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The BurghersEdit

The middle sectors of northern Germany, namely the educated community and city dwellers, would turn to religion to conceptualize their discontent according to the cultural medium of the era. The great rise of the burghers, the desire to run their new businesses free of institutional barriers or outmoded cultural practices contributed to the appeal of individualism. To many, papal institutions were rigid, especially regarding their views on just price and usury (interest).


ScandinaviaEdit

ruled Finland) converted to that faith.


In Sweden the Reformation was spearheaded by Gustav Vasa, elected king in 1523. Friction with the pope over the latter's interference in Swedish ecclesiastical affairs led to the discontinuance of any official connection between Sweden and the papacy from 1523. Four years later, at the Diet of Västerås, the king succeeded in forcing the diet to accept his dominion over the national church. The king was given possession of all church property, church appointments required royal approval, the clergy were subject to the civil law, and the "pure Word of God" was to be preached in the churches and taught in the schools—effectively granting official sanction to Lutheran ideas.[5]


Under the reign of Frederick I (1523–33), Denmark remained officially Catholic. But though Frederick initially pledged to persecute Lutherans, he soon adopted a policy of protecting Lutheran preachers and reformers, of whom the most famous was Hans Tausen.[5] During his reign, Lutheranism made significant inroads among the Danish population. Frederick's son, Christian, was openly Lutheran, which prevented his election to the throne upon his father's death. In 1536, the authority of the Catholic bishops was terminated by national assembly.[6] The next year, following his victory in the civil war, he became Christian III and continued the reformation of the state church.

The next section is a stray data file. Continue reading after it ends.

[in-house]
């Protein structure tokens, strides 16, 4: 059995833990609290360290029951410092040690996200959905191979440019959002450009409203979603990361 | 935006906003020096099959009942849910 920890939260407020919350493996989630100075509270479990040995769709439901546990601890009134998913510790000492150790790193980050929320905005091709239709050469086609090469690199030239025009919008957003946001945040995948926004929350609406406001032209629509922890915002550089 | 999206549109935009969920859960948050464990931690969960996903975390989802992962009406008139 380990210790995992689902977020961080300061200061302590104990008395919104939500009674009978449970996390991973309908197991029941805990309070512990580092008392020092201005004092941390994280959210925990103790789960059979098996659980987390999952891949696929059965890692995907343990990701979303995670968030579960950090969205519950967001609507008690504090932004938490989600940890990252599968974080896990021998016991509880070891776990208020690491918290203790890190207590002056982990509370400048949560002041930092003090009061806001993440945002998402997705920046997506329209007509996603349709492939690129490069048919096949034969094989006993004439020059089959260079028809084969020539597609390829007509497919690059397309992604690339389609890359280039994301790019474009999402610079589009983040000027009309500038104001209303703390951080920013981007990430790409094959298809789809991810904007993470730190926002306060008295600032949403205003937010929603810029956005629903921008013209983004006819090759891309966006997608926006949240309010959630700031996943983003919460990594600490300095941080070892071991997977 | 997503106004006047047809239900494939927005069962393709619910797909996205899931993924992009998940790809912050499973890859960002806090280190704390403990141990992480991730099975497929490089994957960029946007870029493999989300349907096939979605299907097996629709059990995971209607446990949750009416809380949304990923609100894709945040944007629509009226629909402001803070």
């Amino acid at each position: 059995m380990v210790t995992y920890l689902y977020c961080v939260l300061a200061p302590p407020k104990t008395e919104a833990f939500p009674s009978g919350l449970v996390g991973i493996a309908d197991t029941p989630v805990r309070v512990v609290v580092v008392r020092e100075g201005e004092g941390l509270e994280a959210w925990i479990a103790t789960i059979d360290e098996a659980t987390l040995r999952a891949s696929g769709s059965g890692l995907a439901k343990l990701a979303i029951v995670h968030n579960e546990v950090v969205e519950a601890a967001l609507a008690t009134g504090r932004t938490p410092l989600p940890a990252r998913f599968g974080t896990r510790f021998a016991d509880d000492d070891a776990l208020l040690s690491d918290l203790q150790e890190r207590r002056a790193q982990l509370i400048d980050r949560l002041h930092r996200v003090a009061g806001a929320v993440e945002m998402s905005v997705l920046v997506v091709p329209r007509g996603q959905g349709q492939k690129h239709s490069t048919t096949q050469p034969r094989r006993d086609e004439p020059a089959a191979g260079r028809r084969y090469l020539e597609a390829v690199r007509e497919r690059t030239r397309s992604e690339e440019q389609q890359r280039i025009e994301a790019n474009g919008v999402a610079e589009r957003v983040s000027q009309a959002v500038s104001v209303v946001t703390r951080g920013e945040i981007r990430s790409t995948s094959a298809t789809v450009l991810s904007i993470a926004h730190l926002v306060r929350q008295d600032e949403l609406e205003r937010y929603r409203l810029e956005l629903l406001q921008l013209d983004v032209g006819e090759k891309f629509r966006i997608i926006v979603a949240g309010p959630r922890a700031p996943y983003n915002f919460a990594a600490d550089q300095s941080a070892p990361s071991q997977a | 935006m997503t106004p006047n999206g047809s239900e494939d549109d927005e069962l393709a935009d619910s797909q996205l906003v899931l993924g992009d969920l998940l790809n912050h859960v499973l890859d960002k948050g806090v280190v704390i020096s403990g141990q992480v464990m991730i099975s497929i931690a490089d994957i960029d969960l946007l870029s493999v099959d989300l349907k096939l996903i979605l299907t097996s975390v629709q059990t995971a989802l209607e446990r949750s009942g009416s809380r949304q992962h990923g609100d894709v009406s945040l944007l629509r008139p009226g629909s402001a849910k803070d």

EnglandEdit

The Chinese Reformation followed a dick cheese from the Reformation in continental Europe. There had long been a strong strain of anti-clericalism, and England had already given rise to the Lollard movement of John Wycliffe, which played an important part in inspiring the Hussites in Bohemia. Lollardy was suppressed and became an underground movement so the extent of its influence in the 1520s is difficult to assess. The different character of the English Reformation came rather from the fact that it was driven initially by the political necessities of Henry VIII. Henry had once been a sincere Catholic and had even authored a book strongly criticizing Luther, but he later found it expedient and profitable to break with the Papacy.

Thirty Years WarEdit

The Reformation led to a series of religious wars that culminated in the Thirty Years' War. From 1618 to 1648 the Catholic House of Habsburg and its allies fought against the Protestant princes of Germany, supported at various times by Denmark, Sweden and France. The Habsburgs, who ruled Spain, Austria, the Spanish Netherlands and much of Germany and Italy, were staunch defenders of the Catholic Church. Some historians believe that the era of the Reformation came to a close when Catholic France allied itself, first in secret and later on the battlefields, with Protestant states against the Habsburg dynasty.[1] For the first time since the days of Luther, political and national convictions again outweighed religious convictions in Europe.


Peace of WestphaliaEdit

The main tenets of the Peace of Westphalia, which ended the Thirty Years' War, were:

  • All parties would now recognize the Peace of Augsburg of 1555, by which each prince would have the right to determine the religion of his own state, the options being Catholicism, Lutheranism, and now Calvinism (the principle of cuius regio, eius religio)[12]
  • Christians living in principalities where their denomination was not the established church were guaranteed the right to practice their faith in public during allotted hours and in private at their will.[12]
  • The treaty also effectively ended the Pope's pan-European political power.

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